In this blog post I will reflect what Finnishness may mean to me.

Honestly, it is hard to write what Finnishness actually means to me. I have been living in Finland for all my life, and most of my friends and relatives too. As a child, Finnish culture was all around me. When I started to know more about the other places of the world, I realized how small country Finland actually is and how all things can be done very differently. But still at times Finnishness is like glasses for me: I might only realize something is very “Finnish” after I see something that is not.

Finnish nature and climate have shaped many things here. For example the way buildings are built, what clothes we use outdoors, what is traditional Finnish food and how roads are taken care in different seasons. There are four distinct seasons and especially winter can be long, cold and dark. Weather can have effect in one’s mood. How much it has had effect on the Finns as a nation, can only be imagined.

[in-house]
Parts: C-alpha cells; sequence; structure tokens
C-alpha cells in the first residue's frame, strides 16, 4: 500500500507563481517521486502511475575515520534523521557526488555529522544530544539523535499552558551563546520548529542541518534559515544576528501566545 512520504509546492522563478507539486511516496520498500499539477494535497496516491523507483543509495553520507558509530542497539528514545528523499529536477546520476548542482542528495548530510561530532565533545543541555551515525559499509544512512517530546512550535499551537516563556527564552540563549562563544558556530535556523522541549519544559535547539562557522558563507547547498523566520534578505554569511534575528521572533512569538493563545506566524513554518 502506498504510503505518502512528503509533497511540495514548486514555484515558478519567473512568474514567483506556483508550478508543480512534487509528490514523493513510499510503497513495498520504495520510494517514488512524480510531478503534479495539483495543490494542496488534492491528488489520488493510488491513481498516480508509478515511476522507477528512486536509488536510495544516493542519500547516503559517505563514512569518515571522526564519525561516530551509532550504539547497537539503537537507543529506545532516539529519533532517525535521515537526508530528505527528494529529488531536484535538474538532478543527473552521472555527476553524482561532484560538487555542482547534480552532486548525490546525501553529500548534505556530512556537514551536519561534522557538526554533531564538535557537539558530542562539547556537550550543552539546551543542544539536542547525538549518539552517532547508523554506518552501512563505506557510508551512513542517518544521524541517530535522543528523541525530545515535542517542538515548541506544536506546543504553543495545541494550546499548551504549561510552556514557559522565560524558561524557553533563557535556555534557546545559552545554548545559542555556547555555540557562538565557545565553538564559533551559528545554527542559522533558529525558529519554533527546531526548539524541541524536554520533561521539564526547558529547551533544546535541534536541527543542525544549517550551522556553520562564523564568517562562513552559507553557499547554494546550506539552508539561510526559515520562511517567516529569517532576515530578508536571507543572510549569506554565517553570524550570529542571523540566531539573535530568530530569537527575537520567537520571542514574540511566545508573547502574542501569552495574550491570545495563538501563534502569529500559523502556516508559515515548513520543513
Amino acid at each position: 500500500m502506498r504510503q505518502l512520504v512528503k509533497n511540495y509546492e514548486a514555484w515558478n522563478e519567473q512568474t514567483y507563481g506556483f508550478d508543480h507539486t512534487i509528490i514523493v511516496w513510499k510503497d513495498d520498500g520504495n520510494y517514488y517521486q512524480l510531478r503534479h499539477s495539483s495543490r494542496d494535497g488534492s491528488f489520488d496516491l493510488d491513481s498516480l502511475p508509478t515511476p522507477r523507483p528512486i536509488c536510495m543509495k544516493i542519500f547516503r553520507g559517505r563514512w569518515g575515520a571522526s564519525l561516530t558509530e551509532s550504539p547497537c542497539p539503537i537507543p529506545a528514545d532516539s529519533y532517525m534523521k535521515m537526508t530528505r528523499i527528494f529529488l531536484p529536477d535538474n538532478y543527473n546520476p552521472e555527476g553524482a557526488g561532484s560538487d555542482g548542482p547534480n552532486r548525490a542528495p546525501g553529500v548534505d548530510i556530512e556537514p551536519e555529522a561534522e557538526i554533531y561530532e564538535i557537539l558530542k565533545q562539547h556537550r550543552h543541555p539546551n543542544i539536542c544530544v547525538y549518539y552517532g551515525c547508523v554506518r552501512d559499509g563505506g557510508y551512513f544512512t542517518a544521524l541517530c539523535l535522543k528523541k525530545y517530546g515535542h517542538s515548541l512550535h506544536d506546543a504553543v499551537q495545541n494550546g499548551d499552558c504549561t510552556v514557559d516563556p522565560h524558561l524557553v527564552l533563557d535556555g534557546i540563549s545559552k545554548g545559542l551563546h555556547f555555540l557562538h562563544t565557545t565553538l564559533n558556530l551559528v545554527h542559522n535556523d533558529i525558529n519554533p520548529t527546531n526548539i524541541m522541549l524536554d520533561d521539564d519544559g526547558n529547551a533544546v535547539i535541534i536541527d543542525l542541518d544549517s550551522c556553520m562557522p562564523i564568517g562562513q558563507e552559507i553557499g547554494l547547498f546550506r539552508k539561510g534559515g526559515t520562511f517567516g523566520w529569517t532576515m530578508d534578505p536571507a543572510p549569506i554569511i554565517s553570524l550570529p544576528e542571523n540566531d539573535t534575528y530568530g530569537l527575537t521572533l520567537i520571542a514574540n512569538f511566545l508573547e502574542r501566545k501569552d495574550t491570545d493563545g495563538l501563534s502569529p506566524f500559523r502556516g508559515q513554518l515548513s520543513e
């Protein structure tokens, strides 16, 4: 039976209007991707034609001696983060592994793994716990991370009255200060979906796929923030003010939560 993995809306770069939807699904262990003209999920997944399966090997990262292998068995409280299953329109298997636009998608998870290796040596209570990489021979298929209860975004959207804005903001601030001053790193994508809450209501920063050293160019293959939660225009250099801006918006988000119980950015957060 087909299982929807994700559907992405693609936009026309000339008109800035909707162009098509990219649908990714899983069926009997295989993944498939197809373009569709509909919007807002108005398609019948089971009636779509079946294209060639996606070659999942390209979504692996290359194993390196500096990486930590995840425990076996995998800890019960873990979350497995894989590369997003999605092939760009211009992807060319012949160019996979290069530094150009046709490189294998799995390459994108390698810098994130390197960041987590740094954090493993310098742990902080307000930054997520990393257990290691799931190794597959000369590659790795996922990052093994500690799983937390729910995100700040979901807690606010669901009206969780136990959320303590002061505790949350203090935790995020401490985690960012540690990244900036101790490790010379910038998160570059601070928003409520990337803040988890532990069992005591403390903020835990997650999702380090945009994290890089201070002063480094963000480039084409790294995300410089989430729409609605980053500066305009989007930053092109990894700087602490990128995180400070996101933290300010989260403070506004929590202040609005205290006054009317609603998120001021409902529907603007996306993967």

Welfare state is also a topic I want to write about. It definetly is not perfect in Finland but still interesting to think about. I won’t be politically analysing current situation or a future of it. Instead I want to admire previous generations willingness and work towards it. I think Finland recovered socially and culturally from civil war in 1918 almost unexpectedly fast. I also think “common enemy” in World War II can not be the only thing that got Finns together after it. Maybe religious heritage was part of Finns hope for steady and safe country more than getting justice for events in 1918. Maybe it also made the sacrifices of reconstruction the society after the wars more bearable. I think many Finns even today still appreciate uniformity, safety and survival more than joy or delightness.


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